In strength training, also known as resistance training or weightlifting, reps are the number of times you complete a single exercise before taking a rest or a break. Short for “repetitions,” reps help you keep track of your strength workout.
When doing a resistance exercise, such as a biceps curl with a barbell, each time you lift your weight up and bring it back down would be one rep.
Similarly, when doing a bodyweight resistance exercise, like a pushup, each time you flow through the full move is one rep. So, one full pushup from up to down and back up again could be called one rep.
What is a set?
Completing several reps of a specific exercise in a row is called a set. It’s a common workout strategy to do a planned number of sets of each exercise, with time built in for a short rest between these sets.
For example, a weight training workout plan including triceps dips might include instructions to do 3 sets of 12 reps with a 30-second rest in between sets. You might see these instructions written out in a kind of workout log shorthand, as “3X12, 30 secs.”
Why use reps and sets?
Using reps and sets to organize your workouts has many benefits. To start, they can be very useful in gauging your baseline strength and measuring your progress.
Following a defined workout plan can also help take the guesswork out of strength training.
Knowing your rep and set goals each time you exercise can be motivating when you might feel like quitting early. Plus, following a reasonable set and rep goal for your fitness level can help reduce your chances of accidentally overdoing it and injuring yourself.
How do I determine the number of reps, sets, and rests?
There are many important factors to consider when deciding how many reps and sets you should do, not to mention which exercises.
If you’re a true beginner to strength training, it’s always a good idea to meet with a certified personal trainer who can help you assess your goals and create a plan. But if working with a personal trainer isn’t an option for you, don’t let that hold you back from exercise!
The key is to work your muscles to a point of fatigue. That’s when the deeper muscle fibers will start to build more strength.
Depending on your base level of strength and the size weights you use, the number of reps required can vary. So, the number of reps your friend does might not be the best number for you.
As a general rule of thumb, lift lighter weights for a higher number of reps and heavier weights for a lower number of reps.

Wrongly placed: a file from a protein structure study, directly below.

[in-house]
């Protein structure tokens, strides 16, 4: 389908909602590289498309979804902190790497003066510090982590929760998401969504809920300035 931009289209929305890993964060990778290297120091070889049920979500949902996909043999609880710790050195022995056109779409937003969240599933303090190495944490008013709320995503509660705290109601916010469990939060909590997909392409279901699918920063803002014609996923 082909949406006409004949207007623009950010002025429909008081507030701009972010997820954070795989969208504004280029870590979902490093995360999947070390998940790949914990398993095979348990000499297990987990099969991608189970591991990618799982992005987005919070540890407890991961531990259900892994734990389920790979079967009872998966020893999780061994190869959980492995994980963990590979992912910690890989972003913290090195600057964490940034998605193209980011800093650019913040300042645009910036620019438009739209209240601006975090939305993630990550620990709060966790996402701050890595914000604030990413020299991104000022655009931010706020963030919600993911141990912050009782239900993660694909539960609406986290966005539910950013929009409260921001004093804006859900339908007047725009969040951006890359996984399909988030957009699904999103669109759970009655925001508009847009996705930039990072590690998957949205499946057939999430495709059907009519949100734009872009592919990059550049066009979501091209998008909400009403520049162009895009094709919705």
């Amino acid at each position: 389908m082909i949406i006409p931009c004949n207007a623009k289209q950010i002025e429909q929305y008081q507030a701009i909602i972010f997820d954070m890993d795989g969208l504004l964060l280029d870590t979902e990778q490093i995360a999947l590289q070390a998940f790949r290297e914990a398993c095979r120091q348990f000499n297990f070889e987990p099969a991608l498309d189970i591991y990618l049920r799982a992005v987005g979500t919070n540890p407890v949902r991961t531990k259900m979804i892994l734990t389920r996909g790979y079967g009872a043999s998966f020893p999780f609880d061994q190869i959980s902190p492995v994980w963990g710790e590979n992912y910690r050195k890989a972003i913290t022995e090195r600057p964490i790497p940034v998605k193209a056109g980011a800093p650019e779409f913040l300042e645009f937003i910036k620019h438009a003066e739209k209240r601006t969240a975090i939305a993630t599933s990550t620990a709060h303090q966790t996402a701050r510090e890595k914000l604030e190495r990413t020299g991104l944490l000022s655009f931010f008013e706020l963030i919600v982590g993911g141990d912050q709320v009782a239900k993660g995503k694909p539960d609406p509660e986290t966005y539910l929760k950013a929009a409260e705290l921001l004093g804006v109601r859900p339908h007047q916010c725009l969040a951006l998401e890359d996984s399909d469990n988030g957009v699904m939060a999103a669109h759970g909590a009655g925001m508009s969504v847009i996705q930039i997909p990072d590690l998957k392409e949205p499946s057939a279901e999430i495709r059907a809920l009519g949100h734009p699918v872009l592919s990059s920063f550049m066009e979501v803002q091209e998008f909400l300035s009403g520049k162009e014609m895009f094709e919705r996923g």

Each set should consist of the number of reps you can do using correct form before you start to compromise your form. Then, you can take a planned rest between sets to recover.
So, if you can correctly do a biceps curl for eight reps before you start to lose your form, then plan to do eight reps per set.
There is some disagreement among experts about the exact length of rest periods. But one literature review of 35 clinical studies shows that, depending on your goals, resting anywhere between 20 seconds and 5 minutes between sets will increase the efficacy and safety of your workouts.
Which is better: High reps with low weight or low reps with high weight?
The exact number of reps and sets you do should depend on your current strength, the amount of weight you’re using, and your specific training goals. So which strategy is right for you?
Goal: Improve fitness and health
If you’re new to strength training and looking to build overall fitness and health, try starting with lighter weights and see how many reps you can do with good form. Then, take adequate rest and try another one or two sets of the same reps.
Goal: Increase functional strength
If you want to increase your functional strength, use heavy weights with relatively low reps and sets.
Goal: Build definition and bulk
If you want to build definition and bulk, use heavy weights with a moderate level of reps and sets.
General tips for all goals
If at any time you find that you aren’t able to complete all your reps with good form, lower your weight or the number of reps.
If, on the other hand, you find that you’re not getting to the point of muscle fatigue after several reps, you may want to use a heavier weight.
Reps, short for repetitions, are the action of one complete strength training exercise, like one biceps curl. Sets are how many reps you do in a row between periods of rest.
By using reps and sets to guide your strength workouts, you can pinpoint and achieve your fitness goals with more control.